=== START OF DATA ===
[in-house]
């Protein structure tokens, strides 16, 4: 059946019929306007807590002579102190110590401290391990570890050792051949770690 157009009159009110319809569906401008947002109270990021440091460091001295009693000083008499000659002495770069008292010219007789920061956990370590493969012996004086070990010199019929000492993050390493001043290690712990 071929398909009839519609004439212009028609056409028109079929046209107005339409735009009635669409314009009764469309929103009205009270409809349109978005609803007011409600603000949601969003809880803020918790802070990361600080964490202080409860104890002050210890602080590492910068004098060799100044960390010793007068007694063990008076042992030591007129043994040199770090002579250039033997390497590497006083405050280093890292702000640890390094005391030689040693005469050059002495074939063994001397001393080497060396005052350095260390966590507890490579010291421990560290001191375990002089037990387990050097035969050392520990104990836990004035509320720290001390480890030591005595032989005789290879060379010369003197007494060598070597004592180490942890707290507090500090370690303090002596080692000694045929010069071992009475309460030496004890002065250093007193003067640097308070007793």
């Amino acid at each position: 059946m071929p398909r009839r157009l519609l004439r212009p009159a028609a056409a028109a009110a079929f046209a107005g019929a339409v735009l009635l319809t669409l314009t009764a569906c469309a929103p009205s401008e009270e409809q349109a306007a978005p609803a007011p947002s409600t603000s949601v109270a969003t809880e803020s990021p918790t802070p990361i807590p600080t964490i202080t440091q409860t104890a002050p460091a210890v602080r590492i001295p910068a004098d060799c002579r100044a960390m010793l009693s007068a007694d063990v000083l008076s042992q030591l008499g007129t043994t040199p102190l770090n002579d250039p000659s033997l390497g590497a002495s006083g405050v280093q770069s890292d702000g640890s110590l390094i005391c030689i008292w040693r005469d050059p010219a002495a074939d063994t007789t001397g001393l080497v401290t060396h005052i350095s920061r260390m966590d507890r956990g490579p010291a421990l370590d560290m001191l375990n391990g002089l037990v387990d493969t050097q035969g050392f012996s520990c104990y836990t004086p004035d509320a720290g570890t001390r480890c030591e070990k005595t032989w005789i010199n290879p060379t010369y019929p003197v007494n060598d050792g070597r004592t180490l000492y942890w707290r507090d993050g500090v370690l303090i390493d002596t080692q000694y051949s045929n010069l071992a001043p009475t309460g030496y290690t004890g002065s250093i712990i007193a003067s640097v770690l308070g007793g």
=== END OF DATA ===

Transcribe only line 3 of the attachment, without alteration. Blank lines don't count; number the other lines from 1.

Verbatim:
């Amino acid at each position: 059946m071929p398909r009839r157009l519609l004439r212009p009159a028609a056409a028109a009110a079929f046209a107005g019929a339409v735009l009635l319809t669409l314009t009764a569906c469309a929103p009205s401008e009270e409809q349109a306007a978005p609803a007011p947002s409600t603000s949601v109270a969003t809880e803020s990021p918790t802070p990361i807590p600080t964490i202080t440091q409860t104890a002050p460091a210890v602080r590492i001295p910068a004098d060799c002579r100044a960390m010793l009693s007068a007694d063990v000083l008076s042992q030591l008499g007129t043994t040199p102190l770090n002579d250039p000659s033997l390497g590497a002495s006083g405050v280093q770069s890292d702000g640890s110590l390094i005391c030689i008292w040693r005469d050059p010219a002495a074939d063994t007789t001397g001393l080497v401290t060396h005052i350095s920061r260390m966590d507890r956990g490579p010291a421990l370590d560290m001191l375990n391990g002089l037990v387990d493969t050097q035969g050392f012996s520990c104990y836990t004086p004035d509320a720290g570890t001390r480890c030591e070990k005595t032989w005789i010199n290879p060379t010369y019929p003197v007494n060598d050792g070597r004592t180490l000492y942890w707290r507090d993050g500090v370690l303090i390493d002596t080692q000694y051949s045929n010069l071992a001043p009475t309460g030496y290690t004890g002065s250093i712990i007193a003067s640097v770690l308070g007793g």